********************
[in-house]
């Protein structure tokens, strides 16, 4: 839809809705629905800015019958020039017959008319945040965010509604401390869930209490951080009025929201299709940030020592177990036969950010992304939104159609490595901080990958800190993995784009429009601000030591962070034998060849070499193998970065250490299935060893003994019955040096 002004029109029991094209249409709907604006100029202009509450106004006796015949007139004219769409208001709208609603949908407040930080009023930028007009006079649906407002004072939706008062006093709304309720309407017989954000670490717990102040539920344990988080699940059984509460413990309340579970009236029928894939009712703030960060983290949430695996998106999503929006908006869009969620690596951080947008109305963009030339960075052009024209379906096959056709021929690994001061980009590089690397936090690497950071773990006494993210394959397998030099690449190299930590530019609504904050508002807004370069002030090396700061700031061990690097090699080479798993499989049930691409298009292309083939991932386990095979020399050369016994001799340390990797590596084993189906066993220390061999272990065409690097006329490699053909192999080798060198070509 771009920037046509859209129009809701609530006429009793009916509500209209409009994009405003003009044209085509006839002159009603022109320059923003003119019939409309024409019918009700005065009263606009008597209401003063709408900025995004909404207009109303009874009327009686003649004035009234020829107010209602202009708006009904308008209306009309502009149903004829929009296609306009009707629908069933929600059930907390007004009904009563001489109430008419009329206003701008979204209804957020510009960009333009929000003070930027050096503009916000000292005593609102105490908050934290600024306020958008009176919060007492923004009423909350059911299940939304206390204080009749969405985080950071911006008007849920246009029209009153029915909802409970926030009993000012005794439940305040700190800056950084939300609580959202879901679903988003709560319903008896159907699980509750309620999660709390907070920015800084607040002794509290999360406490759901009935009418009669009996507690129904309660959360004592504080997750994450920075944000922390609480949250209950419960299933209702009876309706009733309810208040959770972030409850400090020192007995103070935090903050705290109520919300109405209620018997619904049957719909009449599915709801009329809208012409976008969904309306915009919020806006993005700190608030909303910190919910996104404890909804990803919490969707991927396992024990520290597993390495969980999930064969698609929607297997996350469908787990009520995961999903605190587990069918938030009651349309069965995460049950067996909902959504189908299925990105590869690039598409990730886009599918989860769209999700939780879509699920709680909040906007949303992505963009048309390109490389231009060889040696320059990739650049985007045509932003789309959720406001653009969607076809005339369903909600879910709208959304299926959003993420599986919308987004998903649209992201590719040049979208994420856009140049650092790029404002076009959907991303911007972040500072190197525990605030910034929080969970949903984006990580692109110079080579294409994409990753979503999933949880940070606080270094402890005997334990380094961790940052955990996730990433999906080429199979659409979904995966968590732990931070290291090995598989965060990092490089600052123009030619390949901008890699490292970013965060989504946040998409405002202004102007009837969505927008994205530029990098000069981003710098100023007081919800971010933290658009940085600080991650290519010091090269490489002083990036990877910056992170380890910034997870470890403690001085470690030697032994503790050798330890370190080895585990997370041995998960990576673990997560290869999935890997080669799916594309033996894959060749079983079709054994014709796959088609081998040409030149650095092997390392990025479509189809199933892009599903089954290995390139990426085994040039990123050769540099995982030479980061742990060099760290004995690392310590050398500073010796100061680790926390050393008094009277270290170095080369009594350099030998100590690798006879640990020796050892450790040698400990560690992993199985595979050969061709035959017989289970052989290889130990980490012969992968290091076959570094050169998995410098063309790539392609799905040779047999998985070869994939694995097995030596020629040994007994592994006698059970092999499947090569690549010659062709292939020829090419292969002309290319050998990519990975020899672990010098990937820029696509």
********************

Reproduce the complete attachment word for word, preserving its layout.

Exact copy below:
[in-house]
């Protein structure tokens, strides 16, 4: 839809809705629905800015019958020039017959008319945040965010509604401390869930209490951080009025929201299709940030020592177990036969950010992304939104159609490595901080990958800190993995784009429009601000030591962070034998060849070499193998970065250490299935060893003994019955040096 002004029109029991094209249409709907604006100029202009509450106004006796015949007139004219769409208001709208609603949908407040930080009023930028007009006079649906407002004072939706008062006093709304309720309407017989954000670490717990102040539920344990988080699940059984509460413990309340579970009236029928894939009712703030960060983290949430695996998106999503929006908006869009969620690596951080947008109305963009030339960075052009024209379906096959056709021929690994001061980009590089690397936090690497950071773990006494993210394959397998030099690449190299930590530019609504904050508002807004370069002030090396700061700031061990690097090699080479798993499989049930691409298009292309083939991932386990095979020399050369016994001799340390990797590596084993189906066993220390061999272990065409690097006329490699053909192999080798060198070509 771009920037046509859209129009809701609530006429009793009916509500209209409009994009405003003009044209085509006839002159009603022109320059923003003119019939409309024409019918009700005065009263606009008597209401003063709408900025995004909404207009109303009874009327009686003649004035009234020829107010209602202009708006009904308008209306009309502009149903004829929009296609306009009707629908069933929600059930907390007004009904009563001489109430008419009329206003701008979204209804957020510009960009333009929000003070930027050096503009916000000292005593609102105490908050934290600024306020958008009176919060007492923004009423909350059911299940939304206390204080009749969405985080950071911006008007849920246009029209009153029915909802409970926030009993000012005794439940305040700190800056950084939300609580959202879901679903988003709560319903008896159907699980509750309620999660709390907070920015800084607040002794509290999360406490759901009935009418009669009996507690129904309660959360004592504080997750994450920075944000922390609480949250209950419960299933209702009876309706009733309810208040959770972030409850400090020192007995103070935090903050705290109520919300109405209620018997619904049957719909009449599915709801009329809208012409976008969904309306915009919020806006993005700190608030909303910190919910996104404890909804990803919490969707991927396992024990520290597993390495969980999930064969698609929607297997996350469908787990009520995961999903605190587990069918938030009651349309069965995460049950067996909902959504189908299925990105590869690039598409990730886009599918989860769209999700939780879509699920709680909040906007949303992505963009048309390109490389231009060889040696320059990739650049985007045509932003789309959720406001653009969607076809005339369903909600879910709208959304299926959003993420599986919308987004998903649209992201590719040049979208994420856009140049650092790029404002076009959907991303911007972040500072190197525990605030910034929080969970949903984006990580692109110079080579294409994409990753979503999933949880940070606080270094402890005997334990380094961790940052955990996730990433999906080429199979659409979904995966968590732990931070290291090995598989965060990092490089600052123009030619390949901008890699490292970013965060989504946040998409405002202004102007009837969505927008994205530029990098000069981003710098100023007081919800971010933290658009940085600080991650290519010091090269490489002083990036990877910056992170380890910034997870470890403690001085470690030697032994503790050798330890370190080895585990997370041995998960990576673990997560290869999935890997080669799916594309033996894959060749079983079709054994014709796959088609081998040409030149650095092997390392990025479509189809199933892009599903089954290995390139990426085994040039990123050769540099995982030479980061742990060099760290004995690392310590050398500073010796100061680790926390050393008094009277270290170095080369009594350099030998100590690798006879640990020796050892450790040698400990560690992993199985595979050969061709035959017989289970052989290889130990980490012969992968290091076959570094050169998995410098063309790539392609799905040779047999998985070869994939694995097995030596020629040994007994592994006698059970092999499947090569690549010659062709292939020829090419292969002309290319050998990519990975020899672990010098990937820029696509």